Gender equality, polar medicine, interdisciplinary research and collaboration with indigenous peoples, according to the UArctic Student-Ambassadors, are the key to Arctic development. Their proposals, which are to be included in the final UArctic Congress Declaration 2016, were discussed at the joint session of the Student Forum and Rector Forum at St Petersburg University. 

“We need the academic mobility programmes, especially in medicine, which gained support from the UArctic, Nordic governments, and industries, – said the Ambassador of the Memorial University of Newfoundland, Canada,  Zakari Ensti. – This will enable us to cope with the problems in healthcare and to foster changes in the sector”.

To take action, according to the students, is vital. “We needn’t be afraid to be actively engaged into the politics.  Just as to have your say and be heard is also very important, so to put our ideas into effect is of great significance and value”, – said Frederick Engel from the University of Tromsø, Norway.

For Arctic development, as young scientists believe, it is essential to create an atmosphere where everyone, regardless of sex, age, nationality, feels comfortable to make contribution. For that reason, we should build up an extensive network between scientific community, universities, indigenous peoples, and governments.  Today, there is a poor awareness in the global community as to what has been happening in the Arctic, what problems people who work and live there have been facing. The main concern of the UArtic’s Ambassadors is therefore to spread information about what the commitments of the University of Arctic are and what is specific to nature, industry and geography of the Extreme North. Interdisciplinary research, international research projects and non-government organisations will have a positive effect therefore in popularising the Arctic.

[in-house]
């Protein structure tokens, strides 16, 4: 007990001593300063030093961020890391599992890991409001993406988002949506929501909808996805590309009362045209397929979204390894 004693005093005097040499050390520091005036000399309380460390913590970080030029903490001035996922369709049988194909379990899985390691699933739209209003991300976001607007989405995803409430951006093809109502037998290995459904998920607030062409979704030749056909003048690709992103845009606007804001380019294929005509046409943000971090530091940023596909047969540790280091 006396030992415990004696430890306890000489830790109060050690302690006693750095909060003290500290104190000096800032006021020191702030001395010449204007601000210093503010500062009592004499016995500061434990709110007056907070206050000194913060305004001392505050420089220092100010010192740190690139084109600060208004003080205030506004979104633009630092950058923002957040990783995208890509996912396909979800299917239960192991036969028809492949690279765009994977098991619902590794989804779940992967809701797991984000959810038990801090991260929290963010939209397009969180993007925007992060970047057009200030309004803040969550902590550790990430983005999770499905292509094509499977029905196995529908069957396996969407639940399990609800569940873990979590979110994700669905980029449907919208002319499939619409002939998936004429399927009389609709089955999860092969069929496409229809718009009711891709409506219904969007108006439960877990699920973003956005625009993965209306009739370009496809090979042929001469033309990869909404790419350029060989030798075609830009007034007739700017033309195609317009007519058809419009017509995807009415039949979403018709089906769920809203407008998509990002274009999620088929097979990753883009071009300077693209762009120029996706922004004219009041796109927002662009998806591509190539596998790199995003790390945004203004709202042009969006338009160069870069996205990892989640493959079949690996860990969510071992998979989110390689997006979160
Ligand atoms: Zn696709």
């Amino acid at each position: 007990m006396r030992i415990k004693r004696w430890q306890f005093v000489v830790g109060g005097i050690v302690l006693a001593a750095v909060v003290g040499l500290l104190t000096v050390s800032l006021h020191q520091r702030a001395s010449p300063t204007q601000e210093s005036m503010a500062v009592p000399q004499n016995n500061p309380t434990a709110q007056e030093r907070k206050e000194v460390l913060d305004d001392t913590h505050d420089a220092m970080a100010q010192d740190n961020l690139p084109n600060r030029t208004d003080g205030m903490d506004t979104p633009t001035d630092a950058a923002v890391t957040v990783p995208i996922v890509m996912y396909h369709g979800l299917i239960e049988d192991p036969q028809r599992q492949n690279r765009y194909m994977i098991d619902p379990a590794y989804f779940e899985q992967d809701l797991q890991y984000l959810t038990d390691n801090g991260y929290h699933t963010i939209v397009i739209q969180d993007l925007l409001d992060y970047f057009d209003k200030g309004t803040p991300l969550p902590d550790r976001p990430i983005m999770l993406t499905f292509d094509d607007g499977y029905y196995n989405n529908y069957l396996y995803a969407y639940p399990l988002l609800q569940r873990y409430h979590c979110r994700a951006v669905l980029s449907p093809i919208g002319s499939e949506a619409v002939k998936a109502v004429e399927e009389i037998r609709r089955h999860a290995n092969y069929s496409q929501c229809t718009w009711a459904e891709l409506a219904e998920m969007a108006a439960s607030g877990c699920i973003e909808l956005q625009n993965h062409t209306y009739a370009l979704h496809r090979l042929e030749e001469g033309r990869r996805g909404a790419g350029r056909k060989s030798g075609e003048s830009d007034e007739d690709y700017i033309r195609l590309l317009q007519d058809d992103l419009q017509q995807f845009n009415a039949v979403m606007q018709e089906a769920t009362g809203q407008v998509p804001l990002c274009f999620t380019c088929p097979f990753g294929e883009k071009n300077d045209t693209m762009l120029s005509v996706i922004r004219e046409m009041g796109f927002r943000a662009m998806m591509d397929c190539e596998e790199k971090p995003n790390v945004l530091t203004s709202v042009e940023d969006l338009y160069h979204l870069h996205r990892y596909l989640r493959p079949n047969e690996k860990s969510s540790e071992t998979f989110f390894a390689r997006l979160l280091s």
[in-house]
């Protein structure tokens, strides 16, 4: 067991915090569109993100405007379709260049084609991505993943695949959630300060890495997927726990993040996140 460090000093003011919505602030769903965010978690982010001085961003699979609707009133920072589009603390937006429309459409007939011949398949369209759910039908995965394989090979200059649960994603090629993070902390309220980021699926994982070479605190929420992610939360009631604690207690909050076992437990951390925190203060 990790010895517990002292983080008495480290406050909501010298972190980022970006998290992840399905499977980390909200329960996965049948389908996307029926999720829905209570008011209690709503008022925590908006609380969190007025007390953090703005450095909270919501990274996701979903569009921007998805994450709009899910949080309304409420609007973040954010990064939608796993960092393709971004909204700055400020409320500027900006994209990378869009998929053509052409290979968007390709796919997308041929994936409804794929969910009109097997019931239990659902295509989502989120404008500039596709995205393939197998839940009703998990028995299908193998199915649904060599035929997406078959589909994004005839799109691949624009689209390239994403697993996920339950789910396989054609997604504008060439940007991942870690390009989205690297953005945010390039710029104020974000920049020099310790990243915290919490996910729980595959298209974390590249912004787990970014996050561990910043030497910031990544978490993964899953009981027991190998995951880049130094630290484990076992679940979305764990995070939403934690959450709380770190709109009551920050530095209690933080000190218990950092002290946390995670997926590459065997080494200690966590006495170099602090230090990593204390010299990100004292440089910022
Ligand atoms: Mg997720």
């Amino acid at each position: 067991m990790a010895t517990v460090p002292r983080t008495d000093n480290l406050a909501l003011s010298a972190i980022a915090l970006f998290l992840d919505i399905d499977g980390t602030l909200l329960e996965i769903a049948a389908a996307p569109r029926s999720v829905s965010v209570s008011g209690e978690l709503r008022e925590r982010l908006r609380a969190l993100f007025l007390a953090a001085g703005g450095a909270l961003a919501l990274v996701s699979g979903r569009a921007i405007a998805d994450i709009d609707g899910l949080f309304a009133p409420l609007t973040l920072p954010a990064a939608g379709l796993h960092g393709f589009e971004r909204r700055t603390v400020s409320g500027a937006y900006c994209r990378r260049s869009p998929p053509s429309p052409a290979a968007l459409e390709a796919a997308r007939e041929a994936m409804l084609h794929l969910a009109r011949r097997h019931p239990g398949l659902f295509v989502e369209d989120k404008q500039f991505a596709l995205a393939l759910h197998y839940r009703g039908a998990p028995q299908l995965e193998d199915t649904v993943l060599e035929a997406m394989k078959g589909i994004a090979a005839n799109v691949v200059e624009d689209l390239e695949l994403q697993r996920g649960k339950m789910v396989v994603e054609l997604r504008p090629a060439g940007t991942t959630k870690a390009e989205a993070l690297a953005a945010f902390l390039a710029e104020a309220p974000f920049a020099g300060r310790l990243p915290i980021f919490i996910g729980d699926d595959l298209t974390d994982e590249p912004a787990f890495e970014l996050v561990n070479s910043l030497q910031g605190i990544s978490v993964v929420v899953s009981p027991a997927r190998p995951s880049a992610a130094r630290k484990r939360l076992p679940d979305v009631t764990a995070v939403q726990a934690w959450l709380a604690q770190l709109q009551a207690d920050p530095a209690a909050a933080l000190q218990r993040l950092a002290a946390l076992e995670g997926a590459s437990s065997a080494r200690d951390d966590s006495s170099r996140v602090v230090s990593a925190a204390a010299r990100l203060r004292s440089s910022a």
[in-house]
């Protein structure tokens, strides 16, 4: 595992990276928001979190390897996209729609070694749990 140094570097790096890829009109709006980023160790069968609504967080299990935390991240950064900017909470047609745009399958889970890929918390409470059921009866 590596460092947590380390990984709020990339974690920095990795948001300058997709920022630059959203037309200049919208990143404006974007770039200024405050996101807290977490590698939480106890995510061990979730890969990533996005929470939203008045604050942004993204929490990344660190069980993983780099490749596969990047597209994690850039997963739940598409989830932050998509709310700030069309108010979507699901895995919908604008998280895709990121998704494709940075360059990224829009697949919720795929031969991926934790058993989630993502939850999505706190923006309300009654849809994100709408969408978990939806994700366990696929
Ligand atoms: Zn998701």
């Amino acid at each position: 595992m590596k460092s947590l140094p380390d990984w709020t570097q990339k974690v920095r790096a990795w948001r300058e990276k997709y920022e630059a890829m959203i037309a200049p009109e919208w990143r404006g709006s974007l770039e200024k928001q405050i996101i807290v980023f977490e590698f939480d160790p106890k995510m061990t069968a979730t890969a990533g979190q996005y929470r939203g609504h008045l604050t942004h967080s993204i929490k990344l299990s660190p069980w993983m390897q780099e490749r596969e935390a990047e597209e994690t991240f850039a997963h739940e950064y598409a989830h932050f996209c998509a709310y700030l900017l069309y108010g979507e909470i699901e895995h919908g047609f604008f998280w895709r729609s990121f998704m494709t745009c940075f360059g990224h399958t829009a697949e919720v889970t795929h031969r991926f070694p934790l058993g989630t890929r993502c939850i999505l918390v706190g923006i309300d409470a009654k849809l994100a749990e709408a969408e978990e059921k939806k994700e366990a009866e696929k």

Normally, the Ambassadors of the University of Arctic are the students, ranging from undergraduate to post-graduate students, who are also up-and-coming researchers in various spheres. This year, the UArctic Congress Student Forum was represented by young scientists, among which are indigenous peoples, from Russia, Sweden, Norway, Finland, Denmark, USA, and Japan.

The University of the Arctic (UArctic) is a cooperative network of 180 universities, colleges, research institutes and other organisations from 16 countries concerned with education and research in and about the North. UArctic builds and strengthens collective resources and collaborative infrastructure that enables member institutions to better serve their constituents and their regions. Through cooperation in education, research and outreach we enhance human capacity in the North, promote viable communities and sustainable economies, and forge global partnerships.